WASHINGTON - - President Obama faces a two-front battle to win the support of Congress for his plan to strike the government of Syrian President Bashar Assad, needing to convince both the skeptical representatives of a war-weary public and more hawkish lawmakers critical of his handling of Syrian crisis. Voices from both camps made their arguments Sunday on talk shows and in the halls of the Capitol, where some members returned for the first time in nearly a month for a classified briefing from national security officials - - the first such briefing on Syria open to the full membership of the House of Representatives.
WORLD
January 15, 2014 | By Paul Richter
WASHINGTON - Russia, an arms provider and principal player in the ongoing Syrian civil war, is doing far too little to help the war's millions of victims, international humanitarian agencies say. As world powers pledged new aid Wednesday at a donors conference in Kuwait, humanitarian groups said Moscow had been a standout in its failure to contribute adequately to the struggling international effort to help the injured and displaced. Russia has contributed about $24 million toward the United Nations appeal, about 5% of what it should give based on its size, according to Oxfam America.
WORLD
May 15, 2013 | By Carol J. Williams
Just when it seemed that Russia was poised to collaborate with Western powers on a new peace mission for Syria, a spy scandal has erupted to revive Cold War-era mistrust and division. Russian Foreign Minister Sergei Lavrov and U.S. Secretary of State John Kerry had agreed barely a week ago to use their respective influence with Syrian President Bashar Assad and the rebels fighting him to convene face-to-face negotiations. On Monday, British Prime Minister David Cameron told President Obama that he found "common ground" with the Kremlin on the Syria crisis during his Moscow visit late last week.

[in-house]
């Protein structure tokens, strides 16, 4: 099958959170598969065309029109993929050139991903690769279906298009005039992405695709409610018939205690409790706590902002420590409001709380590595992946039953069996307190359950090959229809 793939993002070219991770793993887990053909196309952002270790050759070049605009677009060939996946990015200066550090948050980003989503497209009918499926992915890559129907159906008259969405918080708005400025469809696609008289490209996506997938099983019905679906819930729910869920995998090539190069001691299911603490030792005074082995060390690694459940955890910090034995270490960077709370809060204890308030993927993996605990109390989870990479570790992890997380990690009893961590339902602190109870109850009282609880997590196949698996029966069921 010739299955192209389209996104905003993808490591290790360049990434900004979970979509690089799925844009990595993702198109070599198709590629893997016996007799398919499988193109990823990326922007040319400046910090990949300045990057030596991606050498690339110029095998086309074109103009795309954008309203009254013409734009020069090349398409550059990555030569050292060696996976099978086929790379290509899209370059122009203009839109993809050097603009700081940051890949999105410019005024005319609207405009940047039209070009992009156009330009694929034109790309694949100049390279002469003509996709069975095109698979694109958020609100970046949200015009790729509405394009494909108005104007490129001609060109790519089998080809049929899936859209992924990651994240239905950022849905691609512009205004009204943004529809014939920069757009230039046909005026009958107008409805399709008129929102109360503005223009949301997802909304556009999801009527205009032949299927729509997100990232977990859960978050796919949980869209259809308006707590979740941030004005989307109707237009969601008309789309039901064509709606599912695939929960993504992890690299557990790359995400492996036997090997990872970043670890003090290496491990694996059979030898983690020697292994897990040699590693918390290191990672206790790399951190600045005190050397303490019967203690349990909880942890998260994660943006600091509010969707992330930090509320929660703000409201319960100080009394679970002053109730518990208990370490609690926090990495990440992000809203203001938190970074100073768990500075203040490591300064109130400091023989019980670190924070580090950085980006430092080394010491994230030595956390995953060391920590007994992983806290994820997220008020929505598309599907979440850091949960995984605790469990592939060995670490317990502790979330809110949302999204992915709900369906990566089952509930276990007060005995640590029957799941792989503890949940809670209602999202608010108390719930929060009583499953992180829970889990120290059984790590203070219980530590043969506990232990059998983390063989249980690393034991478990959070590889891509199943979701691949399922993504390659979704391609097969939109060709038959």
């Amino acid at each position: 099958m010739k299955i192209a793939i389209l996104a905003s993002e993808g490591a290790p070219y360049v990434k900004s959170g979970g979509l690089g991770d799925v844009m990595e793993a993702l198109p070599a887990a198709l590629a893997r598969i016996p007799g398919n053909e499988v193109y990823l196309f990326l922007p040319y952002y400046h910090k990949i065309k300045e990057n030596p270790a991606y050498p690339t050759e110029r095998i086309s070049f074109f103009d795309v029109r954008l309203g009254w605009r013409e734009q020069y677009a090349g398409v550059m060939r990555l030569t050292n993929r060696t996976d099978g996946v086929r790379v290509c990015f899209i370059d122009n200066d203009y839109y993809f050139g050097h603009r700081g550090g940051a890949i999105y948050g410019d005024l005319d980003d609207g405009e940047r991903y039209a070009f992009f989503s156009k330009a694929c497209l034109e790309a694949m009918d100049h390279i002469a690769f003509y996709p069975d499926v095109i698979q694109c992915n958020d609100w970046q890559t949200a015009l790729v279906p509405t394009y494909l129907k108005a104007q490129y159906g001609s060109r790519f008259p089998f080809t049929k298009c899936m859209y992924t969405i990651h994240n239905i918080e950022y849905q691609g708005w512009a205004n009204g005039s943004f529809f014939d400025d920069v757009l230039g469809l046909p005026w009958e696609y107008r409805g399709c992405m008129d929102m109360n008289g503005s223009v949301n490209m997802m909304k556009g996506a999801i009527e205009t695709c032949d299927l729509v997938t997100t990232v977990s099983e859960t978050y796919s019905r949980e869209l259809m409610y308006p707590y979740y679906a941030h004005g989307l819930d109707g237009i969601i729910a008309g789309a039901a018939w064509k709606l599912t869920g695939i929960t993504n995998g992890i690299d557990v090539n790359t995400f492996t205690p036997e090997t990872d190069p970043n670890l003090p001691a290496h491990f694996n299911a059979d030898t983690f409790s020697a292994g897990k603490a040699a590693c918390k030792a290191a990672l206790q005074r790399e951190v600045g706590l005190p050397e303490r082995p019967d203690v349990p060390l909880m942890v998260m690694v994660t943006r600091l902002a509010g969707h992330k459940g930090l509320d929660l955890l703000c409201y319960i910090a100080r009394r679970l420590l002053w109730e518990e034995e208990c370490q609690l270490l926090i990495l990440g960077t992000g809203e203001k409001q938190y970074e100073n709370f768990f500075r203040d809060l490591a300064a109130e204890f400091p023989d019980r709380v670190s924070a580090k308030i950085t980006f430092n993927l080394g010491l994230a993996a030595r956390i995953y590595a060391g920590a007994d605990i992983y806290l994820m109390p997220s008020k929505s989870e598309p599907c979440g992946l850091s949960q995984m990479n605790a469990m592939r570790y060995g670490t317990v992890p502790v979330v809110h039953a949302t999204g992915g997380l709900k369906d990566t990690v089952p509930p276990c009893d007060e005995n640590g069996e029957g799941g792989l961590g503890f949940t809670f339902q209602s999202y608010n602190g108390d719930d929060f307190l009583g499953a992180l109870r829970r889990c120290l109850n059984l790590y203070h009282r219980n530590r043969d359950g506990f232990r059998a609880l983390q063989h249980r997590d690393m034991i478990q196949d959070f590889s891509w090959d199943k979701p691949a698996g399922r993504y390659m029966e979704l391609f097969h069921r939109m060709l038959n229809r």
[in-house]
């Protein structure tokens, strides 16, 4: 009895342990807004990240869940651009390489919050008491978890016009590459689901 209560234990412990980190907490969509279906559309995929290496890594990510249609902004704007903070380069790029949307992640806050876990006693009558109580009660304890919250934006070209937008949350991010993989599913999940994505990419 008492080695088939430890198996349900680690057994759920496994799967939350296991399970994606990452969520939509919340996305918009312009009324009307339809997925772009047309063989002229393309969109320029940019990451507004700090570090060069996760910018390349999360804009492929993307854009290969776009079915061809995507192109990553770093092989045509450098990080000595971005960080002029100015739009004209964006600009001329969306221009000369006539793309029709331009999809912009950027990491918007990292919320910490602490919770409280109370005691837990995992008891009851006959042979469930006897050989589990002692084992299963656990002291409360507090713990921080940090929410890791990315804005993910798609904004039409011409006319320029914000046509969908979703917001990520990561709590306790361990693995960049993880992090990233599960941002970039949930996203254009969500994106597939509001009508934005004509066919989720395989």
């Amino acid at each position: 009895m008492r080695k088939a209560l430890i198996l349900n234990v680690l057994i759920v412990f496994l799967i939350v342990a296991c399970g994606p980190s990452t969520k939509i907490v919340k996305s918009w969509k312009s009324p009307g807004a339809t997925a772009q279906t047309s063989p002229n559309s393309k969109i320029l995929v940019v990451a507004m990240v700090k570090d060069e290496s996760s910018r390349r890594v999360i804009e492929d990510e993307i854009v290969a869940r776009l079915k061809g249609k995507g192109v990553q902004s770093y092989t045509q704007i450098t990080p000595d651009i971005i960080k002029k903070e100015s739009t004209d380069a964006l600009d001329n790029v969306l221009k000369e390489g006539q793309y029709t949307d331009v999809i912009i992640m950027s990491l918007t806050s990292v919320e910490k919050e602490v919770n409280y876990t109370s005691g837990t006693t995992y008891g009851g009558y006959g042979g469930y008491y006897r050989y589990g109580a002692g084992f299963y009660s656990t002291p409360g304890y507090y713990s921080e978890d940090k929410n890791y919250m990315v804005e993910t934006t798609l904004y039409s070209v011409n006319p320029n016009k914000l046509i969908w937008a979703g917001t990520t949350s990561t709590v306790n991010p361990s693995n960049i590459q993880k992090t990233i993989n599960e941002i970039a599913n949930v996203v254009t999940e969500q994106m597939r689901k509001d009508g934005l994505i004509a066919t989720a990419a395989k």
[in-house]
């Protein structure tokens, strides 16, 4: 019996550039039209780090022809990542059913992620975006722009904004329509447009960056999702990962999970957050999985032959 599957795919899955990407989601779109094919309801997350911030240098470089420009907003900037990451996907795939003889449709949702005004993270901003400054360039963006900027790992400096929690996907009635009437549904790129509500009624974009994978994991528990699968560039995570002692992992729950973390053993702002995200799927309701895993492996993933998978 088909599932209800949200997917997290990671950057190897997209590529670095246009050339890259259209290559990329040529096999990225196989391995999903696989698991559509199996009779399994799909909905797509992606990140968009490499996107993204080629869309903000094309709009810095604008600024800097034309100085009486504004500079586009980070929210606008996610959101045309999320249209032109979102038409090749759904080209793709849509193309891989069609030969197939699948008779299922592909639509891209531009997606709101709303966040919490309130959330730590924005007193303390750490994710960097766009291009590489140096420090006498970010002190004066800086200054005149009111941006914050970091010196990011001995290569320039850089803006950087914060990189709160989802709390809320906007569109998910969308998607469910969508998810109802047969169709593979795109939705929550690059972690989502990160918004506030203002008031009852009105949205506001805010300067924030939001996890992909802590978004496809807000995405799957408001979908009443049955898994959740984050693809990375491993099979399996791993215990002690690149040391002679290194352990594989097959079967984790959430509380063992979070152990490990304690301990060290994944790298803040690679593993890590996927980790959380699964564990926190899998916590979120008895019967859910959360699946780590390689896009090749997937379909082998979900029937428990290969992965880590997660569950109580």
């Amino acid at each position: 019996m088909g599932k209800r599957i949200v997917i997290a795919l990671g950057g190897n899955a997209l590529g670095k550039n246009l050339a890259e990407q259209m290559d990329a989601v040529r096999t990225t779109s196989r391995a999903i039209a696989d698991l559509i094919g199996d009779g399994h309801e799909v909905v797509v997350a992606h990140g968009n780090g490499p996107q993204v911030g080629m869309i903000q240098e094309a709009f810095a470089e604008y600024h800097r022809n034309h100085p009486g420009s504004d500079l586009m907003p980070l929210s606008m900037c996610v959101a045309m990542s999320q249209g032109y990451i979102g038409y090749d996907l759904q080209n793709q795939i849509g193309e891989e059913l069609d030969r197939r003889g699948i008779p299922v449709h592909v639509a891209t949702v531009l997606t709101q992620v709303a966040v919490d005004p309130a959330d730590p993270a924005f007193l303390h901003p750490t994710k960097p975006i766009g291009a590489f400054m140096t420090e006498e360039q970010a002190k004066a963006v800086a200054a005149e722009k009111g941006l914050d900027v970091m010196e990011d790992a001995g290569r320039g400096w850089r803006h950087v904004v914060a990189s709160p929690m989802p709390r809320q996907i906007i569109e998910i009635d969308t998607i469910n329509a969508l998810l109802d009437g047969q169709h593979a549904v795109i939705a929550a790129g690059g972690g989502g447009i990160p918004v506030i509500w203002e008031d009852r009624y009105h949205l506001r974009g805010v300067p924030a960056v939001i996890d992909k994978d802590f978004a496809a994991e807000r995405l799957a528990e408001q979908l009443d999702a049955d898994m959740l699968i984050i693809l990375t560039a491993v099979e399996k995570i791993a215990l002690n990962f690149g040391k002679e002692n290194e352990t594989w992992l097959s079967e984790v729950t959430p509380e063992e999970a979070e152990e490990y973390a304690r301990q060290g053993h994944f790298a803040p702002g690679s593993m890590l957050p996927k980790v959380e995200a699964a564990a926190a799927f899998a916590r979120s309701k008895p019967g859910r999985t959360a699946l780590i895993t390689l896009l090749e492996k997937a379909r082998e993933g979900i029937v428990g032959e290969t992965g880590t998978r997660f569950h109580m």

WORLD
August 9, 2013 | By Patrick J. McDonnell
BEIRUT - Gunmen waylaid a minibus carrying a Turkish Airlines crew on a road leading from Lebanon's major international airport Friday, kidnapping two pilots in an incident that appeared to be the latest fallout from the war in neighboring Syria. A group claiming responsibility said the abduction was in retaliation for the continued detention of nine Lebanese hostages who have been held for more than a year by Syrian rebels. The crime reverberated in two nations - Lebanon and Turkey - that have been hard-hit by the civil war in Syria, which shares a long border with both.
WORLD
July 17, 2013 | By Patrick J. McDonnell
BEIRUT -- The United Nations has called on nations not to turn back Syrian civil war refugees, whose swelling ranks now constitute the world's fastest-growing refugee flow in almost 20 years. “I reiterate my call to all states in the region and further afield to keep their borders open and receive all Syrians who seek protection,” U.N. High Commissioner for Refugees Antonio Guterres told the Security Council in New York on Tuesday via video link from Geneva. In recent weeks, several of Syria's neighbors, along with Egypt, have made it more difficult for Syrians to enter their countries.
Los Angeles Times Articles
|